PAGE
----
[Gaubil, in a concluding note, thinks it not of Lð. It is full of perplexities and absurdities. unlikely that, the viscount of Ke wished to There are some right principles of morals and speak of the · Book of Lð,' and under pretence government in it, but after hearing it all, king of explaining this enigma, 'has given very ex- Woo must have been more in the dark than cellent instructions on the duties which princes when he went to the viscont at first with the and subjects ought to observe.' I am unable remark that he did not know how the virtues in to agree with the learned Jesuit. The Great men's various relations should be brought forth Plan is little less of an enigma than the Book | in their proper order.]

I append here a scheme of the whole Plan, modified from that which is given among the cuts in Yung-ching's Shoo :


事五 政八

紀五 土金木火水 聽說,同的货食 視貌 簡司司司记險曆程日旅

星 早 부 奢華鐵荃灣 唐酿明從未 從

作 甘辛酸苦鹹聖謀哲义肅

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力 徵展

福五 風寒聰賜 兩者康富壽

收 赛 終好 跳转义


聽貧曼联盟 急豫督

羅 魔王

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高沈 明潛

裝 族




旅] 惟 葵乃蔡底變九通克 葵 THE

旅 用作太貢西夷道商 葵

1 After the conquest of Shang, the way being open to the nine

wild and the eight savage tribes, the people of the western tribe of Leu sent in as tribute some of their hounds, on which the Greatguardian made “The Hounds of Leu," by way of instruction to the king THE NAME OF TIE Book. The 'The Kang-shing, ‘is read like . The rude tribes


水 Hounds of Leu.' The 37th note of the of the west had no princes, but gave the title Preface, on the subject of this Book, says that of G to the strong among them, who the ó western Leu' made an offering of some of

governed them for the time. The people of the their hounds” (PE DIEM . Leu, there

(西旅獻整) Leu, there- tribe sent at this time the principal man of fore, is to be looked for in the west. It was their chiefs, to present himself at the court of the name of one of the rude tribes, lying, in Chow;'-see the , in loc. But this that quarter, beyond the ‘nine provinces of the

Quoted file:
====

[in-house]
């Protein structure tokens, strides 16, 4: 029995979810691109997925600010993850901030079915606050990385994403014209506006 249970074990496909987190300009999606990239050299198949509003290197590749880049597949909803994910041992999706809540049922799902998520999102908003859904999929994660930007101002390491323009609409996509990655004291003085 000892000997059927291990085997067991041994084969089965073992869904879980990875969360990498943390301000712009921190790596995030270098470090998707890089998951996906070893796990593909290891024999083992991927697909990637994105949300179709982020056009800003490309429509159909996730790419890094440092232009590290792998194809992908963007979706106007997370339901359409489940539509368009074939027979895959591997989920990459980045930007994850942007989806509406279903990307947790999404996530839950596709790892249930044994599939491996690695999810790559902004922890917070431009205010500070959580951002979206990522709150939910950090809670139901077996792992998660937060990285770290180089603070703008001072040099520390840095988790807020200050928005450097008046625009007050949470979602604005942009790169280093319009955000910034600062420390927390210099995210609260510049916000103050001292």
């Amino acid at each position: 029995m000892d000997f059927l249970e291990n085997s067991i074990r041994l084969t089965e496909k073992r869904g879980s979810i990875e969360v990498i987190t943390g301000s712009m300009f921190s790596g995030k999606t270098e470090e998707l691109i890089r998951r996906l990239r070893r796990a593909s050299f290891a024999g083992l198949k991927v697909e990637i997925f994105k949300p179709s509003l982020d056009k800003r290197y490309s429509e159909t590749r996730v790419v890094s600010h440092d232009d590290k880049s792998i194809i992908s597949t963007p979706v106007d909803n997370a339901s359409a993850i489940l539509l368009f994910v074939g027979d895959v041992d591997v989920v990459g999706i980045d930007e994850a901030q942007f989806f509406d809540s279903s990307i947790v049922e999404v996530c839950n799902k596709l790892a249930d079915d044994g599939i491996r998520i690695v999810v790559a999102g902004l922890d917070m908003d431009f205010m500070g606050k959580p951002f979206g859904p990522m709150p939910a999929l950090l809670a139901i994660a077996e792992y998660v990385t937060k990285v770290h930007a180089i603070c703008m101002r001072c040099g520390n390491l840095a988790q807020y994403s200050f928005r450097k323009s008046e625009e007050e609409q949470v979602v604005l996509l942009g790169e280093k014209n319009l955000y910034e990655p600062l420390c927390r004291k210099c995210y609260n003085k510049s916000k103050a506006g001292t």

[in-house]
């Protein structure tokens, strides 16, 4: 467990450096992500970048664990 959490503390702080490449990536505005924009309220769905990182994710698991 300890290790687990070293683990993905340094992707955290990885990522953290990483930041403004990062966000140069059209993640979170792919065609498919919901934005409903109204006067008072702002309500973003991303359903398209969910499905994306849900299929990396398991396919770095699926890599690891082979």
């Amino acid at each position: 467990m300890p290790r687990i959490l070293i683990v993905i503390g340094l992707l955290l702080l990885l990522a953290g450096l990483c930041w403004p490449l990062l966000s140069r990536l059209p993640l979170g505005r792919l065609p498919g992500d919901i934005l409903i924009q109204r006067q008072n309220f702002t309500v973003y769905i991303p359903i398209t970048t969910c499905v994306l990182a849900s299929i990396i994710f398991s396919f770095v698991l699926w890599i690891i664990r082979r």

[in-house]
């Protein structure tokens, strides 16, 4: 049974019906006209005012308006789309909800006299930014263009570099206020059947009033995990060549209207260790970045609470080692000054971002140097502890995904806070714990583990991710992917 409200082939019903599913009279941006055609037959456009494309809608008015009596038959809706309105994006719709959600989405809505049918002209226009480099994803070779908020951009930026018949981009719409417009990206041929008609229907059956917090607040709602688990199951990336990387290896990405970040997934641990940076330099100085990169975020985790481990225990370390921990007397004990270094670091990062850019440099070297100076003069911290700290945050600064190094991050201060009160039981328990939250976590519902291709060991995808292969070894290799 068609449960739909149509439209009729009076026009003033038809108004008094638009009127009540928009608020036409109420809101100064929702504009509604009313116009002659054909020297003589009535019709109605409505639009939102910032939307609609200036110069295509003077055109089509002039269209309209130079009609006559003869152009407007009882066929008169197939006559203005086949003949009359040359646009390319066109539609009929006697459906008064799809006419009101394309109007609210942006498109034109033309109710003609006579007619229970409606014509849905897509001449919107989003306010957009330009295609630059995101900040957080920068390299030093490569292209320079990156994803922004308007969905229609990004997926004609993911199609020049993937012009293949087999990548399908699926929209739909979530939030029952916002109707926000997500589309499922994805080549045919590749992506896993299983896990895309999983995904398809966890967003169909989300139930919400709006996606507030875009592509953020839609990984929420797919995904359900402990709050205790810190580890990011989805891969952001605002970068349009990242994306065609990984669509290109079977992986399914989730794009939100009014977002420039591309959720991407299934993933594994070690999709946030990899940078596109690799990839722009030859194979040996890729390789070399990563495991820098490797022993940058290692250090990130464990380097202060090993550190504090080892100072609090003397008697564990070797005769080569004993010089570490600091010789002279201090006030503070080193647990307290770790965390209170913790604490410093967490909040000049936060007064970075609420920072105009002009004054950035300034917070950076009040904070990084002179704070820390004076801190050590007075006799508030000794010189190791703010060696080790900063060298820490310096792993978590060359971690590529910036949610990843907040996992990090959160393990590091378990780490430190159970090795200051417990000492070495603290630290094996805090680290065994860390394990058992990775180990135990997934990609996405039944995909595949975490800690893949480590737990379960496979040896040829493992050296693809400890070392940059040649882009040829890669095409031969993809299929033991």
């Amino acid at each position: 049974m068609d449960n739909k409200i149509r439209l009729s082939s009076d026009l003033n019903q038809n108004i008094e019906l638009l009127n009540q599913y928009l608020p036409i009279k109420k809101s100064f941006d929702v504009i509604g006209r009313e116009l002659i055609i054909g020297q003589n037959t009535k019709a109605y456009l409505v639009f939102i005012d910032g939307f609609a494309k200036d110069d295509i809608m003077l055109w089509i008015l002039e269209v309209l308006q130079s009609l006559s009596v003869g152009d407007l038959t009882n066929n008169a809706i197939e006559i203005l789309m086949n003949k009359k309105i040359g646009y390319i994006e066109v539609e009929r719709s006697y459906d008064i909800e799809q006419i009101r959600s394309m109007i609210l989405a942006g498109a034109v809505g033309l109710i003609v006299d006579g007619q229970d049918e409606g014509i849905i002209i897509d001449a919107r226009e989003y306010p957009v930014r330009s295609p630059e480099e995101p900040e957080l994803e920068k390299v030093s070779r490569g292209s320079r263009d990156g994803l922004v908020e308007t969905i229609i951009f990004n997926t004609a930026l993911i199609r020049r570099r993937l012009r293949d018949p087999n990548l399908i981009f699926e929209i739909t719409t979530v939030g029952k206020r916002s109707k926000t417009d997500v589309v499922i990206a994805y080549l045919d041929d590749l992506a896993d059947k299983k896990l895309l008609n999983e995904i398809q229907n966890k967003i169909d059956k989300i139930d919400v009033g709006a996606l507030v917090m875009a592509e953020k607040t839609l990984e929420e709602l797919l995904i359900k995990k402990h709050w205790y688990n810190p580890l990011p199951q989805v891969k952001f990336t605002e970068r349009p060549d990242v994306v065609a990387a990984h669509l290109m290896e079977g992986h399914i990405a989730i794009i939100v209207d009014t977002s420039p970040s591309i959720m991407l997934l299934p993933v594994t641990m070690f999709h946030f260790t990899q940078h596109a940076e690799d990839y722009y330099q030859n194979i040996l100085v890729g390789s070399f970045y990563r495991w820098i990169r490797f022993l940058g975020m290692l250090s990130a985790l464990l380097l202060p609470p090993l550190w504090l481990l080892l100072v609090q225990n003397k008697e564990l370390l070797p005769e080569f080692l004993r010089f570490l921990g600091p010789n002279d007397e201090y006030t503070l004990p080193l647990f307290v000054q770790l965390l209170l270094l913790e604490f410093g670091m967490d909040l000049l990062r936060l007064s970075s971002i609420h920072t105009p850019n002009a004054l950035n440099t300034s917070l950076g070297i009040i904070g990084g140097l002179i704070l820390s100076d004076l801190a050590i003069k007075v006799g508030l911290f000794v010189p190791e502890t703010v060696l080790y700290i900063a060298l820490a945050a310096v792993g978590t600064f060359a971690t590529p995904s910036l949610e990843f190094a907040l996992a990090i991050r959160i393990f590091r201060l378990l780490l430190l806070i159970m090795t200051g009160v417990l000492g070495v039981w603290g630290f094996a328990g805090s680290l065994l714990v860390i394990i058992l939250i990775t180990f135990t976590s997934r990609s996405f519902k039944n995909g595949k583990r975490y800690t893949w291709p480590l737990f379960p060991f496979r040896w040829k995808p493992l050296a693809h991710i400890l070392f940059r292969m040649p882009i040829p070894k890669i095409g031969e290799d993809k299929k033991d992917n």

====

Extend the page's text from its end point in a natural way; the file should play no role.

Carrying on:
view carries its own refutation on the face empire. This is the name of a kind of hound. of it. The words of the prefatory note are that It was, acc. to the BIJ HE, '4 feet--ancient the western Leu presented—as an offering,

expressive of their subjection-their To feet, that is—high.' The t * describes it

suppose that their chief was thus made an as “knowing the mind of man, and capable of article of tribute is absurd. Ch'ing's paraphrase being employed(知人心可使者 of 獻藝 by 遣來獻見于周 is From an instance of its use, quoted in the from Kung-yang, it was evidently a

quite inadmissible

. The signification of the

· hound' is not to be disturbed. blood-hound. The critics generally understand the term in the text in the singular ;--I

Book belongs to the division of • Instructions.'

Contents. The Leu people having sent some know not why. There is nothing in the Book,

of their hounds to king Woo, and he having and no ancient references to it, which should

| received them, or intimated that he would do make us do so. We more naturally take it in

so, the Great-guardian remonstrated with him, the plural, and it seems to me more likely that several hounds, and not one only, would be showing that to receive such animals would be sent to king Woo.

contrary to precedent, would be dangerous to

the virtue of the sovereign, and was not the This is one of the Books found only in Gan.

way to deal with outlying tribes and nations. kwo's text. K‘ang-shing and Ma Yung had not

The reader will think that the Book is much seen it, and they have strangely mistaken the

ado about a very small matter, and in truth it meaning of the prefatory note. says is so. It receives an interest

, however, when




用。服方無夷慎呼O 訓 方